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Hi. I am new to the forum and have made a post earlier today to introduce myself and my interests in the appropriate section of the forum.

I am working to improve the idle quality of my 1970 Cutlass which has its original Q-Jet P/N 7040250. In the Knowledge Base I found an excellent article by Damon Nickles titled the same as the subject line of this message.

Damon's article is clear on what to do and I shall follow the steps he outlined including drilling the opening for the idle mixture screw larger and then, if needed, to drill out the Idle Channel Restriction a few thousandths.

My question has to do with a feature Damon did not address. Starting in 1970, the Cutlass Q jet has an added idle air bypass circuit. It is a direct air bleed passage from the area where the top cover attaches to the main body through channels in the main body and down into the throttle body where it dumps the air in holes (one on each primary hole) beneath the throttle plate.

So my question is this: Should I be blocking this idle air bypass off? It seems a no-brainer to me to do so, but wanted to see what guys on this forum think before I do it.

Does anybody know how I could shoot the question directly to Damon Nickles who wrote the Knowledge Base article?

Thanks for any help! :)
 

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Crush.I also have been dealing with these carbs lately.On a 74 Camaro,we installed a 73 Olds Qjet.Vacuum signal would not go above 15"hg no matter how I adjusted the mixture screws.After doing many trials I decided to plug the leak holes you mentioned.Idle quality immediately picked up.Now I can get 18"hg and a smoother running engine.Also I noticed it has no vacuum advance port for off idle advance.I carefully drilled and made one.Drivability improved considerably.
 

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Thanks for the info, Paulo I. I will block off those air bypass holes. I think I will also go ahead and drill out the idle discharge ports (where the idle screws go in) as recommended by Damon Nickles paper on the Forum Knowledge Base. If you haven't read those yet, they are super.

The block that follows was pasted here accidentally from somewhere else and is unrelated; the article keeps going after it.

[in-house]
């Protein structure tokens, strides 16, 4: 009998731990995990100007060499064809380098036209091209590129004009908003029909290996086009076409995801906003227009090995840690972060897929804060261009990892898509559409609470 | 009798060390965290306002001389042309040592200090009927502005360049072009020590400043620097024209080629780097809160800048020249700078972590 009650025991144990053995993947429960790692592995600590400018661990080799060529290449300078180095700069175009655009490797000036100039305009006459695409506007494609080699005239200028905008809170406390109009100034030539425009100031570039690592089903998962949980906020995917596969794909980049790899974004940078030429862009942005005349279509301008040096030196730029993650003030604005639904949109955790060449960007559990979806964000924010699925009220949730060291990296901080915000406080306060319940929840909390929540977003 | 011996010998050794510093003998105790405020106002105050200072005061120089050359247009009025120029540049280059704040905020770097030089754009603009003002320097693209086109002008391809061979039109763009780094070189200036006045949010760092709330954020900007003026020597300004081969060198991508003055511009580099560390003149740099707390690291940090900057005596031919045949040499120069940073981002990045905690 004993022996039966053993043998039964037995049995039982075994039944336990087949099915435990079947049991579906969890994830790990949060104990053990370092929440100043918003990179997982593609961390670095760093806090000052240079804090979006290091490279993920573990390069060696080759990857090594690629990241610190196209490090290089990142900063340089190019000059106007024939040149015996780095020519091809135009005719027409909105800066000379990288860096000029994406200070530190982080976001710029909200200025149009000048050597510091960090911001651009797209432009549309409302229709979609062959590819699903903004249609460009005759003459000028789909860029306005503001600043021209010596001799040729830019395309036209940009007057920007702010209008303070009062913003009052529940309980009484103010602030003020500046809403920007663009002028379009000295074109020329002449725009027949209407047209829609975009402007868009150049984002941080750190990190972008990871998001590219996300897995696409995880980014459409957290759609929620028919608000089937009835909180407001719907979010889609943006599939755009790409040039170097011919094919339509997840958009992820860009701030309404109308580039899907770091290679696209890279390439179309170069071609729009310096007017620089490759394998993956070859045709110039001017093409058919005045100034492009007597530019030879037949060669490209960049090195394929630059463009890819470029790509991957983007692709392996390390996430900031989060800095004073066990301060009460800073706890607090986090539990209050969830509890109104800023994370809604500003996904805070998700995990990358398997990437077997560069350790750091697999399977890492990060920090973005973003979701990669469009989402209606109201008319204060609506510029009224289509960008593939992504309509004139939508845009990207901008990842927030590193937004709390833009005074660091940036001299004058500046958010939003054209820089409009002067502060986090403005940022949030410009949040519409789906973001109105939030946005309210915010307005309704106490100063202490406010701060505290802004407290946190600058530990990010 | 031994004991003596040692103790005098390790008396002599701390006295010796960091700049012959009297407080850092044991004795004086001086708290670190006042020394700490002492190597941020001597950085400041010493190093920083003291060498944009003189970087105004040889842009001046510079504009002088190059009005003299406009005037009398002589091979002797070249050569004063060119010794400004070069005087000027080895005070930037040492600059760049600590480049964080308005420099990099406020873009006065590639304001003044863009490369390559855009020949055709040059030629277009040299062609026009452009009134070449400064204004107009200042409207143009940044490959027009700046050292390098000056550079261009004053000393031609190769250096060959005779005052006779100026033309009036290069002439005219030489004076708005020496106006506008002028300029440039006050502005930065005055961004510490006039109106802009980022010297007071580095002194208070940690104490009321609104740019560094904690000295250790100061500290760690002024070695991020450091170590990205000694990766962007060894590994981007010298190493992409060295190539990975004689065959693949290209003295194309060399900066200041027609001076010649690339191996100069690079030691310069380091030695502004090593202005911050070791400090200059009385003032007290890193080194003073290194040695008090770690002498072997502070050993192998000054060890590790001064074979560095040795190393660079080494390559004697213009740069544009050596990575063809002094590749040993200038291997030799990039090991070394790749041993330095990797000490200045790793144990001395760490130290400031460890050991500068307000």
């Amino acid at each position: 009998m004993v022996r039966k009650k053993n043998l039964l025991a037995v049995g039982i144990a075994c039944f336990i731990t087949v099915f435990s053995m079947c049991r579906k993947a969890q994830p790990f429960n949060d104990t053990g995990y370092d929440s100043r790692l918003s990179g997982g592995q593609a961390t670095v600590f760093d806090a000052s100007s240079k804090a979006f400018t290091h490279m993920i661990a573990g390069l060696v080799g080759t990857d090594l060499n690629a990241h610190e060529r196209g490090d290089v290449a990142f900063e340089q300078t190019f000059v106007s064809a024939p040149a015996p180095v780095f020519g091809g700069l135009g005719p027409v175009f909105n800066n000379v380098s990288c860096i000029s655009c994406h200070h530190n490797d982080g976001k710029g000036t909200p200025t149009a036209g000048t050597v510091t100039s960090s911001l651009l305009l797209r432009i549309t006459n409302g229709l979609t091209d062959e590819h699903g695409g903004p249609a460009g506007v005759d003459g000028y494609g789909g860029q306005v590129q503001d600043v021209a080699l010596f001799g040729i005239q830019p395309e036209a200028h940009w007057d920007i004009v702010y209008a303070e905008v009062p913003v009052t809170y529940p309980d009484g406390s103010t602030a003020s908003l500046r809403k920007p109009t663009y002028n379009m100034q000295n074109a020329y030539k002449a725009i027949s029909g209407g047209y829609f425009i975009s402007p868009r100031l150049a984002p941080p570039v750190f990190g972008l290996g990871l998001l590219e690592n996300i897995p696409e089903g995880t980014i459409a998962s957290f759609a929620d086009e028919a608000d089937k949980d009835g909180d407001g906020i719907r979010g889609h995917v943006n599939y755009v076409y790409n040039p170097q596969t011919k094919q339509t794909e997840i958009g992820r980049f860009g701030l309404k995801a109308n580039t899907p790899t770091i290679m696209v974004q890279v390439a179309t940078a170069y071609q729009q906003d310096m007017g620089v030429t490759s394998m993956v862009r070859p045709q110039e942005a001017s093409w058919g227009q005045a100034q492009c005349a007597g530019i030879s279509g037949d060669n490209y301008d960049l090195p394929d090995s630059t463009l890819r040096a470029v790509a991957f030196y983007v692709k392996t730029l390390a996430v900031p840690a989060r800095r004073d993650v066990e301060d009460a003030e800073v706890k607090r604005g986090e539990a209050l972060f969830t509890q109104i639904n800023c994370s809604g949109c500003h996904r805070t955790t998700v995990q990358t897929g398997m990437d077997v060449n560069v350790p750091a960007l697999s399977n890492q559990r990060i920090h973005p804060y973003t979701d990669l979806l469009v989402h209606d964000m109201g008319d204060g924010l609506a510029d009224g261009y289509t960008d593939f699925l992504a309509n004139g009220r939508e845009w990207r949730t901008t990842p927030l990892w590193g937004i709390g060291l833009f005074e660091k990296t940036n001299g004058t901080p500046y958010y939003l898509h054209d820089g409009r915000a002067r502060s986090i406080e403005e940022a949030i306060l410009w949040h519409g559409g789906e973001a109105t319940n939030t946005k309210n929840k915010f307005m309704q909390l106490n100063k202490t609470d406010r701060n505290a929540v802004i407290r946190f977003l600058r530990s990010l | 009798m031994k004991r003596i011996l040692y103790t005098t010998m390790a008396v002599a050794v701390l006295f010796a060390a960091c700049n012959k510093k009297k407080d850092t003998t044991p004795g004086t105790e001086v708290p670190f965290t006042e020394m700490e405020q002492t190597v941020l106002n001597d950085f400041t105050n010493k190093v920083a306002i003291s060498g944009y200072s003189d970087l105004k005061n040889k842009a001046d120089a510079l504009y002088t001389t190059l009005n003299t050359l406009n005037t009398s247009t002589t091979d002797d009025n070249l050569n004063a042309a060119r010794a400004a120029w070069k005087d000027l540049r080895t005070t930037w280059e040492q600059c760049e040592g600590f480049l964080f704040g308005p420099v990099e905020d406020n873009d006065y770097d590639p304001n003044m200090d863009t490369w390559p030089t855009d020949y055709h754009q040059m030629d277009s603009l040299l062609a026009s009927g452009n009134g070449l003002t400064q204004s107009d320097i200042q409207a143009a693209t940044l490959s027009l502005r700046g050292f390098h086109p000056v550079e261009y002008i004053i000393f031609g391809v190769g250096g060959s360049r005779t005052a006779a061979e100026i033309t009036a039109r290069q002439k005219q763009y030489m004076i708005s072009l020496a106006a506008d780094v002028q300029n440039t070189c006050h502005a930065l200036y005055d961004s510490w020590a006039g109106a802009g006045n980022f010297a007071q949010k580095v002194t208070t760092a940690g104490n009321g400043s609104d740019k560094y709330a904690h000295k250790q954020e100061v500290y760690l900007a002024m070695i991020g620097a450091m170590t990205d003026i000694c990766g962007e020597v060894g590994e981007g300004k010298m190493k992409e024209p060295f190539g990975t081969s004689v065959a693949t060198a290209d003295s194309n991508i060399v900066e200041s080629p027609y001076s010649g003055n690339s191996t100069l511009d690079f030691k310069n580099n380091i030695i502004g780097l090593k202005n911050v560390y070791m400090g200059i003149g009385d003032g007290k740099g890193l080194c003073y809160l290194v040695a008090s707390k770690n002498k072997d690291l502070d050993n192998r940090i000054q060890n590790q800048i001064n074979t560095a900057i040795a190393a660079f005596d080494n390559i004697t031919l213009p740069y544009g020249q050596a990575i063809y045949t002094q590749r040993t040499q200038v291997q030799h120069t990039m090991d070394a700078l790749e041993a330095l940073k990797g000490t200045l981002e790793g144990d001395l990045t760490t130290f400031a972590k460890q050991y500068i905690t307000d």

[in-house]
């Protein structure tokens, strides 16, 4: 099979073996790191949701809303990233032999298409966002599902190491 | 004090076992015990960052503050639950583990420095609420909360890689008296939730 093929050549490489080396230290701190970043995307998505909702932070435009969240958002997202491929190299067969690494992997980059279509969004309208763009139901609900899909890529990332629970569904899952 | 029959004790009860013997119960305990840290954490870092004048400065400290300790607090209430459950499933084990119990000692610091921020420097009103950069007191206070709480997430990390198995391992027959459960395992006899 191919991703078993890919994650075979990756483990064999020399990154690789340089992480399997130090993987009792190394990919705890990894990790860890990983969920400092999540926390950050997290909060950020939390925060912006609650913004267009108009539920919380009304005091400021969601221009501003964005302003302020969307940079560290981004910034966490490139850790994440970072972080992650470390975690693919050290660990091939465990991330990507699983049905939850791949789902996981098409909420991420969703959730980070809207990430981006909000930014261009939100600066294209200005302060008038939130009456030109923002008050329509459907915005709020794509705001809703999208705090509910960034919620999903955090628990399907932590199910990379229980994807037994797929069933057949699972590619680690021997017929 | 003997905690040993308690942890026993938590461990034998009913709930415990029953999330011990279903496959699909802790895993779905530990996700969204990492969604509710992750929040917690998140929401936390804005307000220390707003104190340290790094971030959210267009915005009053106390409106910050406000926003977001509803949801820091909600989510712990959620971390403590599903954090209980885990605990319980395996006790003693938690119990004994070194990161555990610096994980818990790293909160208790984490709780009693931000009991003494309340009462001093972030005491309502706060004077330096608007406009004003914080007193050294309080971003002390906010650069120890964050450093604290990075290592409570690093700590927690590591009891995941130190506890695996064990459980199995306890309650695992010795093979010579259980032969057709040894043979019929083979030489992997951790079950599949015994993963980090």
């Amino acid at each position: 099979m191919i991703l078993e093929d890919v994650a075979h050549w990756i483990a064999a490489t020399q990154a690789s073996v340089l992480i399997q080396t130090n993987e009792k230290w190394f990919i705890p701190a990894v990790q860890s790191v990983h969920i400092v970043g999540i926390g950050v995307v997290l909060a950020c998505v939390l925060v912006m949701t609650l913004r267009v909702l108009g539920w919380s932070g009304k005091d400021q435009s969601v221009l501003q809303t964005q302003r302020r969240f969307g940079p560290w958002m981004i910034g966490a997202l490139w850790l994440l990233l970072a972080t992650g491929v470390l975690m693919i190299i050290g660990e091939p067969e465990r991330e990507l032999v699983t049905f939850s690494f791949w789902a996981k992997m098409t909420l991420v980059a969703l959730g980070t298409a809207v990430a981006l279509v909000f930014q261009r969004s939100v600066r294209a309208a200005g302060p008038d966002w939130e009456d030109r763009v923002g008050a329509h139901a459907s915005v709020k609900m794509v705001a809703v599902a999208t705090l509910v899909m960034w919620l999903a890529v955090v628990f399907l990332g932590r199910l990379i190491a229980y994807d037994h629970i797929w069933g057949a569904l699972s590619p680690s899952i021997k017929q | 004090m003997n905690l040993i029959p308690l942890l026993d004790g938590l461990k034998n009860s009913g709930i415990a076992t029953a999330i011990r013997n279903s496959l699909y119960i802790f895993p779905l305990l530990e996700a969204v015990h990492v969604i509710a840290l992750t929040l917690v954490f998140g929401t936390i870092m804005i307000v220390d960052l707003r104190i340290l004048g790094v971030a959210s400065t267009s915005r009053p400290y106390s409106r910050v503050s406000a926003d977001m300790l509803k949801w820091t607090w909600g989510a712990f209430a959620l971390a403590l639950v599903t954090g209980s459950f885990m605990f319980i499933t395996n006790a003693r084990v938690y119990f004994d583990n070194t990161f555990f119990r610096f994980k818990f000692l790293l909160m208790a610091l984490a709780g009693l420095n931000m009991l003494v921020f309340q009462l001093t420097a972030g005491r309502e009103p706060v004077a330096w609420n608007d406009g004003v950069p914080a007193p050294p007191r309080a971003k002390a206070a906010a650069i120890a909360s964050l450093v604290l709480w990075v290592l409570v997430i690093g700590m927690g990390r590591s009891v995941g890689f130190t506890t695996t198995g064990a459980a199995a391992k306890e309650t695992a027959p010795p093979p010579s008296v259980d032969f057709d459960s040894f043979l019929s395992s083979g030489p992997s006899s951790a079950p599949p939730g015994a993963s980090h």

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OK.See,what I did here and got good result was to enlarge slightly the tiny brass holes at the top of the main body where the gasket is.It has to do with idle and transition circuits.Fuel is sucked up from one channel reaches the cover turns down and goes towards the discharge holes you mentioned.I did not enlarge the discharge holes themselves but I have not read Damon's paper yet.Besides the gasoline available in Brasil is totally different for it contains 25% of ethanol.What happens is that every carburetor becomes lean down here.After I did so the lean sensation off idle disappeared and instead of 3,5 turns at the mixture screws now it takes only 1,5 turns.What is your complain?
 

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Discussion Starter #5
Paulo 1 My complaint is rough idle and rough idle transition, same as you. Your description of circuit flow is exactly right and also matches Damon's description. He explained you only need to drill out the hole on the outer side (which is the idle restrictor). The other brass hole is really a long "straw" that has the real idle orifice at the bottom, too deep to reach with a drill. So drilling the outer ones is all you need to do. Drilling the inner ones (the top of the "straw") will not hurt but will not change flow. The results you report match what Damon says. It sound like you do not need to drill out the main discharge where the idle screws go. But this option is something you can keep in mind if your gasoline composition changes again. I am leaving for 10 day vacation but when I get back I will drill my idle discharge holes and see how it runs and then if I need to drill the brass idle restriction. I will post my results here when I get done. Will probably be at least two weeks.
 

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OK Crush1.Indeed one of the holes had a weird forever drilling feeling.See,I did not have to many choices of bits.The one I used was 0,055".Slightly larger than stock.Since I turned by hand,I quit one the inner ones afraid it was going to brake deep inside.You know the feeling when it gets deep and starts grabbing such a weak drill.by the way on those "vacuum leak holes" only one of them actually leaked.The other died at the gasket.I used small machine screws.Good luck and trip.
 

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Idle and transition problems on a Q-jet can sometimes be the the fault of worn throttle shaft bores. This is cured by installing bushings.
 

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Discussion Starter #8